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3 general propositions for intentional torts 1. Extreme sensitivity NOT relevant 2. No incapacity defense 3. Intent is always an element
Elements of battery? 1. Harmful or offensive conduct 2. Contact w/ P's person
Elements of assault? 1. Apprehension (or reasonable apprehension) 2. of an IMMEDIATE battery
Elements of false imprisonment? 1. D commits an ACT OF RESTRAINT that 2. confines P within a BOUNDED AREA
Elements of intentional infliction of emotional distress? (1) outrageous conduct; (2) SEVERE distress
Elements of FRAUD? D lied [misrepresentation of fact] on purpose [deliberately or recklessly] with the goal of ripping P off [made to induce reliance], P fell for it [reliance], and P got screwed [economic damage].
What is a "defamatory statement"? A statement that tends to adversely affect one's reputation.
Damages in Defamation. If LIBEL (i.e. written), damages are presumed; If SLANDER ("s" is for spoken) and if SLANDER PER SE, P does not need to prove damages. If NOT slander per se, P must prove damages (which must be economic injury).
What are the requirements for using RES IPSA LOQUITOR? What are the consequences of using it? 1. P must demonstrate that accident is one NORMALLY ASSOCIATED with negligence 2. Accident is normally due to negligence of someone in the D's position. Consequences = Jury determines negligence
What constitutes "outrageous conduct"? Conduct that exceeds all bounds of decency tolerated in a civilized society. Hallmark of outrageous conduct ([1] continuous or repetitive conduct [2] common carriers or innkeepers [3] fragile class of persons [children, elderly, or pregnant women])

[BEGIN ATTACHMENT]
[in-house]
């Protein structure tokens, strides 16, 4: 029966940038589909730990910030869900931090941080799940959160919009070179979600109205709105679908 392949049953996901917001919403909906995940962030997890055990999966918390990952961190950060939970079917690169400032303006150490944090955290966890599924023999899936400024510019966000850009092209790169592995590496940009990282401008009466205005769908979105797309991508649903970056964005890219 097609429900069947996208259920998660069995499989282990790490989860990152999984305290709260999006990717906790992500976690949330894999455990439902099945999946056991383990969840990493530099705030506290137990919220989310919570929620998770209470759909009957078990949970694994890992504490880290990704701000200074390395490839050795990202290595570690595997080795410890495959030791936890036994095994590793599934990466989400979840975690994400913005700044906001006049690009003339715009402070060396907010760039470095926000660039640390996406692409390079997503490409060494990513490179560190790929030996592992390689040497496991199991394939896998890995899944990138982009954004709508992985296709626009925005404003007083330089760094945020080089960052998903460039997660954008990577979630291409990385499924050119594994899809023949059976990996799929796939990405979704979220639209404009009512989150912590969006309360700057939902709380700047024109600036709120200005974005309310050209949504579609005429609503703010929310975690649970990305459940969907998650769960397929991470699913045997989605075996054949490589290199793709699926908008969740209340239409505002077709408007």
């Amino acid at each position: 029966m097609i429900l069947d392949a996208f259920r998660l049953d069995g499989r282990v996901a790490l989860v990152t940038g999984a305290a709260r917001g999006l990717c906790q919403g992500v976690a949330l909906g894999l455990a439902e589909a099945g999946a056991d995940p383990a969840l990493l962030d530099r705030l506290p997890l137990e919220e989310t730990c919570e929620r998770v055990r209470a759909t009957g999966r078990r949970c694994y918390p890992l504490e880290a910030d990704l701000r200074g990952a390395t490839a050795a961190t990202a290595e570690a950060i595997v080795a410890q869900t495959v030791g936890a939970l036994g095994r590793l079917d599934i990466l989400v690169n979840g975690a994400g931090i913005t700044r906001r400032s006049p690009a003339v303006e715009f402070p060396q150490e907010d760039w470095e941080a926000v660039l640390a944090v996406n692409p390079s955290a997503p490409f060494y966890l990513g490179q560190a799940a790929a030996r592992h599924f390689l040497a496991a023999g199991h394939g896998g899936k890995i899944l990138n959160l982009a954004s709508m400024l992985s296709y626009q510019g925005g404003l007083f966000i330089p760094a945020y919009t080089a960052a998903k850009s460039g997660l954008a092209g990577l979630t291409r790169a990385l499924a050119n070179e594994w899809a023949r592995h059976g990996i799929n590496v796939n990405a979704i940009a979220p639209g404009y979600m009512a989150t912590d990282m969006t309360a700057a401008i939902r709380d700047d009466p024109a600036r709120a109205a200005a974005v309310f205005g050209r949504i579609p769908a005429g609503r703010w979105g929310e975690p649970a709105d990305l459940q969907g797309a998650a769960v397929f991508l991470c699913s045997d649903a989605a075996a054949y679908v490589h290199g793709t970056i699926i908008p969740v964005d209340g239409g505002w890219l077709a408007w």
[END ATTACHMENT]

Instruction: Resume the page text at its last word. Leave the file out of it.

Elements of trespass to land? 1. Act of physical invasion; 2. Pltff is a possessor of land
Keys to establishing "act of invasion" requirement in trespass to land. Test can try to trick you regarding INTENT. [Ex: "buy a map"--D is hiking. No sign, no fence. D is still a trespasser.]
What is the difference between conversion and trespass to chattel? Key difference = degree of interference. Modest = trespass to chattels; significant = conversion. In conversion, P can recover full mkt value. In trespass, P can recover the rental value or cost of repair. Ex: keying the car hood vs. destroying it.
Is a parent vicariously liable under common law for the tortious conduct of his/her child? Gen not liable. In NY, there is a statutory exception but it's limited to modest dollar amts.
Would a "reasonable person" inform authorities of a child's violent propensity when the child runs away? Yes.
What constitutes an abnormally dangerous activity? Activity must [1] create FORESEEABLE RISK of SERIOUS HARM, even where reasonable care is exercised; [2] not a matter of COMMON USAGE in the community where D is located [Ex: cropdusting in central CA vs. scarsdale, NY]. NB: Safety precautions irrelevant.
What are the two types of comparative negligence? and How are they different? [1] pure and [2] partial/modified. Pure = go strictly on percentage of fault. Partial = if P is assigned more than 50% fault, NO RECOVERY in tort. NY is a "pure" state.
How are public and private figures treated differently in defamation cases? If P is a public figure, P must prove falsity and actual malice (ie knowledge of falsity or reckless disregard for truth). If P is a private figure (in a pub concern case), P must show negligence in investigating the claim
Dave lives with 9 year old son. D has a revolver which he keeps on his coffee table. The 9 yr old picks it up and shoots the neighbor. Is D vicariously liable? NO. Parents not vicariously liable for tortious acts of children. BUT Dave would be liable for his own negligence (b/c he kept the gun w/in easy reach of his child)